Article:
Bronx Casket Co: "Antihero" - CD Review


Last year when we interviewed D.D. Verni, best known as one of the core members of legendary New Jersey thrashers Overkill, we talked about some of his gothic and horror-themed projects he's been working on with his other band, Bronx Casket Company – including a Broadway-style vampire musical, and the cutely macabre animated short Little Dead Girl. But it's been over five years since the group has put out a new full-length album, and after a few delays that wait finally ends tomorrow with the debut of their fourth release Antihero. We recently got an advance listen, and we've got the full review waiting below the fold... so hit the jump and check it out!

New York-based Bronx Casket Co. was founded in 1998 by D.D. and Seven Witches guitarist Jack Frost, and on Antihero the core duo is joined by Charlie Calv on keyboards and drummer Rob Pallotta on drums, with Mike Romeo (Symphony X) laying down the guitar solos. In addition to playing his usual bass, Verni is now acting as lead vocalist – after the departure of former (briefly) Misfits singer Myke Hideous, who handled vocal duties on previous albums, inluding Sweet Home Transylvania and Hellectric.

If you've heard the band's previous releases, you'll recognize a lot of changes in their sound  besides D.D.'s up-front vocal presence. For starters, Antihero has a much heavier, meaner and semi-industrial Rob Zombie-style vibe than its predecessors, which had a moody, doomy tone (especially the first two records). Verni has said that the heavier sound was better suited to his more metal-style vocal delivery, and he's got a good point there. Another recognizable change is the fatter, slicker production, which shows how the band has evolved and grown over the past five years, although the earlier lo-fi feel gave them a rough, old-school edge that isn't quite as apparent this time around. But the writing, melodies and riffs have never been stronger, and there's a lot of variety going thorough these 14 tracks.

If you've ever questioned the band's gothic cred, the opening title track will knock those doubts out of the park with its apocalyptic choir samples and keyboard stabs – although at heart it's basically a straightforward modern-metal groove, even with D.D.'s vocals lending an old-school touch. The thrashy “Bonesaw” and “You Look Like Hell” bring more horror elements to the front, with some unsettling dissonant guitar chords in the former and ghostly theremin swirls in the latter. The voodoo-themed “Sally” is one of the coolest horror songs on the album, with the most ominous atmosphere, sinister vocals and a gigantic electronically-enhanced riff. “I Never Loved You Anyway” and “I Am No One” don't venture into the same ultra-dark territory lyrically or musically, but between these two tracks the biting religious critique “Holy Mother” manages to tie in haunting gothic elements to darken its tone.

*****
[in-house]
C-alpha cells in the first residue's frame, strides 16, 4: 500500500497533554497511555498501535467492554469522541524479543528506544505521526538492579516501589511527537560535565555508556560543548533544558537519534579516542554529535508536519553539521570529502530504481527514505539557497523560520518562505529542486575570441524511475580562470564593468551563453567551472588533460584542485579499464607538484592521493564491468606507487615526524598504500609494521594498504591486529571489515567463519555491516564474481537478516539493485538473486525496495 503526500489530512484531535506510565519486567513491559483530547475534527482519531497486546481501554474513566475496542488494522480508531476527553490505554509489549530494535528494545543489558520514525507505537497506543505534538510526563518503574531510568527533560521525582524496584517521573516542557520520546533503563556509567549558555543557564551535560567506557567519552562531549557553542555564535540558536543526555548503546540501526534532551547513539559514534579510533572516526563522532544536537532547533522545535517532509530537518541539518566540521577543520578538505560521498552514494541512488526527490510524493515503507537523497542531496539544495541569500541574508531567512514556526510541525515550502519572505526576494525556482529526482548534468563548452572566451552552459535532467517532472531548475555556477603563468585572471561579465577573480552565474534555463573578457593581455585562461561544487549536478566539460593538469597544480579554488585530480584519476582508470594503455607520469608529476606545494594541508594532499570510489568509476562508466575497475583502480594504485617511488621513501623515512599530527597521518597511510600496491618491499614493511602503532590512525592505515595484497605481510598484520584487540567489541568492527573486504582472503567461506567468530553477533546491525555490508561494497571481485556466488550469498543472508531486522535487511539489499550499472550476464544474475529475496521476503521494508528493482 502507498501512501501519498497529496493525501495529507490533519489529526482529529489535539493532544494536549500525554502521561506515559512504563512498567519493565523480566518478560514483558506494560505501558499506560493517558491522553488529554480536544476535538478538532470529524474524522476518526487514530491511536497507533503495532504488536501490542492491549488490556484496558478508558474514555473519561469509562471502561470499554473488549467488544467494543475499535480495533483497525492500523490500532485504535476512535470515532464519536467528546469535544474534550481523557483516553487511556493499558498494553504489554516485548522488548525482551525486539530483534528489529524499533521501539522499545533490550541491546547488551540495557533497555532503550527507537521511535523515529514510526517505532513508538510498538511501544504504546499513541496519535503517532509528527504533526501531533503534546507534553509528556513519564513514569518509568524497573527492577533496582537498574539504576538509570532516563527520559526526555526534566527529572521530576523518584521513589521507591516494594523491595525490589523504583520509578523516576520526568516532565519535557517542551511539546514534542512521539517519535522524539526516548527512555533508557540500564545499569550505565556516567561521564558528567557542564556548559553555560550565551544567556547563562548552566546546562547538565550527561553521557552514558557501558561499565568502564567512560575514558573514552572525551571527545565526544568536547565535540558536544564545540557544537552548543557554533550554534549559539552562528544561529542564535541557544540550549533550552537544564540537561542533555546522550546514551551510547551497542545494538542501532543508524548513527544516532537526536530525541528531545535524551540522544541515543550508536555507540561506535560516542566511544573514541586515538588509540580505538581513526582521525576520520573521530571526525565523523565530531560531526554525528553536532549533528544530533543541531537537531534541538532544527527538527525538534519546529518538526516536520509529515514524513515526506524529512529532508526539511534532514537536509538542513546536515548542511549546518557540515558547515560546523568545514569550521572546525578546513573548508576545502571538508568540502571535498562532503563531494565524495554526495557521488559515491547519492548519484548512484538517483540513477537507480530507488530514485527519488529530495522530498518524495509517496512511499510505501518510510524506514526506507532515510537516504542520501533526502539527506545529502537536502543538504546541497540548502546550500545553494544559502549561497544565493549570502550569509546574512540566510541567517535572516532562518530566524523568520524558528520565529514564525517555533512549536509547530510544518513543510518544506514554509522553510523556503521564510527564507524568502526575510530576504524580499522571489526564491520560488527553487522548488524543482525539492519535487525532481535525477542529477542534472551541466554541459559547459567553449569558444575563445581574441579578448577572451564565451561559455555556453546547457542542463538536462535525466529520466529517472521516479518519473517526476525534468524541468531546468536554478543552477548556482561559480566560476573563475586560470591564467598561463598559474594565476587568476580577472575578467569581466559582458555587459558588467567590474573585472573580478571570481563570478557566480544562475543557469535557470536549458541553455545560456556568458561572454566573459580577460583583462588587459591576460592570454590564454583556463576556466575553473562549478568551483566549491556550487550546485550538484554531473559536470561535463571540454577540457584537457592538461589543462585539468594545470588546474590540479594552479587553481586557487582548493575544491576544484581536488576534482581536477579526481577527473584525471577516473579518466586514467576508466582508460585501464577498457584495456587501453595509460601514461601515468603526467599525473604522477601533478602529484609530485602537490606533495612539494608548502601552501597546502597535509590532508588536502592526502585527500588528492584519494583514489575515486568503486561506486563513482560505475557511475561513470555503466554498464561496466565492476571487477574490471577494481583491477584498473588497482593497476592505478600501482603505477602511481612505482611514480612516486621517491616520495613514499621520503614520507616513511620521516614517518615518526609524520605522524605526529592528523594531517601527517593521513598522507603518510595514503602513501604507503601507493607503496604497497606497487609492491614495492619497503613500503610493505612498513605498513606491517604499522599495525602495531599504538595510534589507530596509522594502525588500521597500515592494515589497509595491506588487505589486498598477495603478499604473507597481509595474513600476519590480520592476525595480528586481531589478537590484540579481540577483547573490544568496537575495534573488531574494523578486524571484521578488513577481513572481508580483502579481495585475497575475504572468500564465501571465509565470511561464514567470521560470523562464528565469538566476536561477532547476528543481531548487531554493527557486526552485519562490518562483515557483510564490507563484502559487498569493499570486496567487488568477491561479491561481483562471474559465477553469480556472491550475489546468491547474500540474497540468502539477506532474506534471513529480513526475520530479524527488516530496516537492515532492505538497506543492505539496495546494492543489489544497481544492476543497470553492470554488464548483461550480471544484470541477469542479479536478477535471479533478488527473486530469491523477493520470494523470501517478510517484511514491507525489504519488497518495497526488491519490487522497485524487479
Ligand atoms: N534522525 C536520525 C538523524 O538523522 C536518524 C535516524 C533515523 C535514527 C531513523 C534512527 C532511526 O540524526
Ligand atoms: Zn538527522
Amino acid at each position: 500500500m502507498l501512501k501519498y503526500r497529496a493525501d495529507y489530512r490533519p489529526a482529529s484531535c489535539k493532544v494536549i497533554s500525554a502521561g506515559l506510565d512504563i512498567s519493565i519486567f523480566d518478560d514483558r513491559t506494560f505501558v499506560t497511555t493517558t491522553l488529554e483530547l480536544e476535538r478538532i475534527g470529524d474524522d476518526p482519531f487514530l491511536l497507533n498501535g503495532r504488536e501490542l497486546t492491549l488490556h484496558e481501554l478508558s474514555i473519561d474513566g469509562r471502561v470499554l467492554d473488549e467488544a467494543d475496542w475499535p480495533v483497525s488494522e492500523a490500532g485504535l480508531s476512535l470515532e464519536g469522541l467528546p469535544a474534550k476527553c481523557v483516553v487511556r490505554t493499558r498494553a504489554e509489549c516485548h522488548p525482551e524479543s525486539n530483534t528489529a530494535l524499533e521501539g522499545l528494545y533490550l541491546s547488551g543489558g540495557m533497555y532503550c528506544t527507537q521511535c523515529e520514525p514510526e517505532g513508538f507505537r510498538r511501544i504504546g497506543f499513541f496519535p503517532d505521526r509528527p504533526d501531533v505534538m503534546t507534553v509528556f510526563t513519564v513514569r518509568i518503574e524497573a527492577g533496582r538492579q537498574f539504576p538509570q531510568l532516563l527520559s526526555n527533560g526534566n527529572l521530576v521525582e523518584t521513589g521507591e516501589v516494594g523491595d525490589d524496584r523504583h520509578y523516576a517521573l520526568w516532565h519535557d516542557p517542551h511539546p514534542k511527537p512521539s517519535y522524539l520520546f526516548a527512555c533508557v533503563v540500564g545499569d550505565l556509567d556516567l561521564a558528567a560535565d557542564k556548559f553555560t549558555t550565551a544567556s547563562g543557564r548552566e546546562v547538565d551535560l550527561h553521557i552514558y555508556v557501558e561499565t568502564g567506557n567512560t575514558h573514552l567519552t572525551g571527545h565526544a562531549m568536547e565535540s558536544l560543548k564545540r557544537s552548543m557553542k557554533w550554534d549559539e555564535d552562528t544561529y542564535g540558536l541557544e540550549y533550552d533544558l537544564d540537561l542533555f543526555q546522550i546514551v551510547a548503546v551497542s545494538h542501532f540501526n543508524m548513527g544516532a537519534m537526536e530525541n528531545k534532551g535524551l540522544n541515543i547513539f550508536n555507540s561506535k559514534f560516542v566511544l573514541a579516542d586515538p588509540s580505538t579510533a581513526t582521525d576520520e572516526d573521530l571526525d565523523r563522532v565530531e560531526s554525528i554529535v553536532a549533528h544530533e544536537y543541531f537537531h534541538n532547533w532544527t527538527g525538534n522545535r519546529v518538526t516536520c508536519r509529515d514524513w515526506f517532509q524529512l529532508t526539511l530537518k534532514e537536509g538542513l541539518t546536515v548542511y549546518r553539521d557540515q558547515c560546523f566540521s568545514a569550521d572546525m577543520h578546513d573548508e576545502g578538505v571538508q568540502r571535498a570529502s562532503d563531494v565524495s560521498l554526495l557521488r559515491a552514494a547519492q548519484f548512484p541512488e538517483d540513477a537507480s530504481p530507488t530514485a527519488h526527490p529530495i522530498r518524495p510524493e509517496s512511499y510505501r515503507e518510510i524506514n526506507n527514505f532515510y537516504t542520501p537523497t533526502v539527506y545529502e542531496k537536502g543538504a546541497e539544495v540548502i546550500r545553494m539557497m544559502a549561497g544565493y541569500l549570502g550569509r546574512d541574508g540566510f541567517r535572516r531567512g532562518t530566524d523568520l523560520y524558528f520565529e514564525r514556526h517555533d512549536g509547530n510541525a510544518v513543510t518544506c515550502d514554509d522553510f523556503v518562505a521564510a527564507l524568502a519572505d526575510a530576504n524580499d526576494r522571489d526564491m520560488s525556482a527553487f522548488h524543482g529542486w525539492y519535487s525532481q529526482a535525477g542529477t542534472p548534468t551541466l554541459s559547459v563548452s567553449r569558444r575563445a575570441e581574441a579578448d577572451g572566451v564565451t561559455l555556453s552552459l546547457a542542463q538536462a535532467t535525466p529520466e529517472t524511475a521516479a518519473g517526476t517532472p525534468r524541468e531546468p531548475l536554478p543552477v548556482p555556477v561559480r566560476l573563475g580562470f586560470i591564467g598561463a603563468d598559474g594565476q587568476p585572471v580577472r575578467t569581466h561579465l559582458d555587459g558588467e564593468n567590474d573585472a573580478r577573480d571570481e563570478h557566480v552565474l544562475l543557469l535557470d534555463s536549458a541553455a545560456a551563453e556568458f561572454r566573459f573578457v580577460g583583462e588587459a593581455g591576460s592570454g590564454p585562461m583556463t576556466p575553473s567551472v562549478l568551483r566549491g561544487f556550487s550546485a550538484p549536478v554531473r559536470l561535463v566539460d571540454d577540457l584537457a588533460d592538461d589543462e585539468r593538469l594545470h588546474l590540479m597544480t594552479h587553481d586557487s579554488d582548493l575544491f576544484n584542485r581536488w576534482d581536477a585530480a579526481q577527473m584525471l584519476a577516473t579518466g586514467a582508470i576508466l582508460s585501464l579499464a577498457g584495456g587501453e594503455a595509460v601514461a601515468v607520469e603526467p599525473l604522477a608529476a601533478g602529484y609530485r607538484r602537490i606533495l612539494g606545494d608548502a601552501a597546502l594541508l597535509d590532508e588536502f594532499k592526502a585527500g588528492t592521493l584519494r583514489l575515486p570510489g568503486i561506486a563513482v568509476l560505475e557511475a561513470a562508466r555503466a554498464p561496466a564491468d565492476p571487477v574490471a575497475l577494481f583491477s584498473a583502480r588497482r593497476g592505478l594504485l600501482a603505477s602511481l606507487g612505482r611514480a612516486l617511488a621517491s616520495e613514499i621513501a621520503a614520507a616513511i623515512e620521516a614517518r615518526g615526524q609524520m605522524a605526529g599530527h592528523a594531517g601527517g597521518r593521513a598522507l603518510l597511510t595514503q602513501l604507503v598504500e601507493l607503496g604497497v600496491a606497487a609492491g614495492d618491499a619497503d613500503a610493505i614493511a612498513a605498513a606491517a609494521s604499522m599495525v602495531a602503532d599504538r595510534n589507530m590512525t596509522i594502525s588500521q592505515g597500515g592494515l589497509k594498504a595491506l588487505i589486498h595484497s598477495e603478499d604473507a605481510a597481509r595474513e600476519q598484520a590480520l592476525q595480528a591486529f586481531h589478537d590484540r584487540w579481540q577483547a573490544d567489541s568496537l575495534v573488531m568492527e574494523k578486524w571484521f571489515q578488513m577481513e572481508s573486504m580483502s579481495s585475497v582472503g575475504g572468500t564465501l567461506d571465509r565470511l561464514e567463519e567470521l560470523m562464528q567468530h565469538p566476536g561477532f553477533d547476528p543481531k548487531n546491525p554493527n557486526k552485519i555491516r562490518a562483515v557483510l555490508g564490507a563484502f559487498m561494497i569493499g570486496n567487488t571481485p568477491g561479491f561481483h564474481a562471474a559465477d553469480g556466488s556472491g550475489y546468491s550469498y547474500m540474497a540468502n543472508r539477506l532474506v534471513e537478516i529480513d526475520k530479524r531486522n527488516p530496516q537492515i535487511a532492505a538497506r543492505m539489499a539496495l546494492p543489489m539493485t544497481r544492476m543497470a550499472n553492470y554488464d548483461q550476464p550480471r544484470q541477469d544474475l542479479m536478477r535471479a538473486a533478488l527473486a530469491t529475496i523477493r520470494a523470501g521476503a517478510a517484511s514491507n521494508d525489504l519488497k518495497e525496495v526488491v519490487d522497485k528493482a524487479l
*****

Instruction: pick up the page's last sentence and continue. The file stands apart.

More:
Acoustic and slide guitar lines give “Memphis Sorrow” a southern gothic feel and a light, dancing keyboard makes the beefy choruses seem even more ominous. “Selling My Soul” has more electro-metal elements, including loops of metallic samples and keyboards, which recall Rob Zombie's earlier output, while “Let Me Be Your Nightmare” is distinctly Metallica-like; Verni's vocals already have a similar style to those of James Hetfield, so that drives the similarity home. “NYC (Devil's Playground)” has a gritty, angry feel, and “Alive!” benefits from a heavy monster-stomping groove.

BCC has a wicked way with classic-rock covers, and they make some interesting choices for this album. Their take on Queen's “Death On Two Legs” holds on to the wild spirit of the original – including the piano and vocal harmonies – while darkening the tone into the realm of shock rock. The band's oddest cover effort so far follows in the footsteps of the Sex Pistols' Sid Vicious by putting a rough and punkish spin on the Sinatra standby “My Way,” but the major key and uplifting lyrics feel a little bit out of place... it's placed at the end of the album though, so it does make for an interesting epilogue.

Even with its slicker, more mainstream production, Antihero still has all the ingredients that make Bronx Casket Co. a cult favorite, and if it reaches a wider audience it could mean more cool stuff to come – which is something fans of dark, horror-centric music should appreciate. Those fans include playwright Andrea Lepcio, who approached Verni about collaborating on a vampire-themed stage epic called The Bronx Casket Company... A New Musical. Other big names aboard the project include Tony Award-winning director Hinton Battle and several members of supergroup Trans-Siberian Orchestra, so this could be a really big deal if they can make it happen. Hopefully the release of Antihero will bring more attention to the band this year, and maybe we'll finally see the show make its official premiere. In the meantime, we've got plenty of cool new tunes to get us in the mood.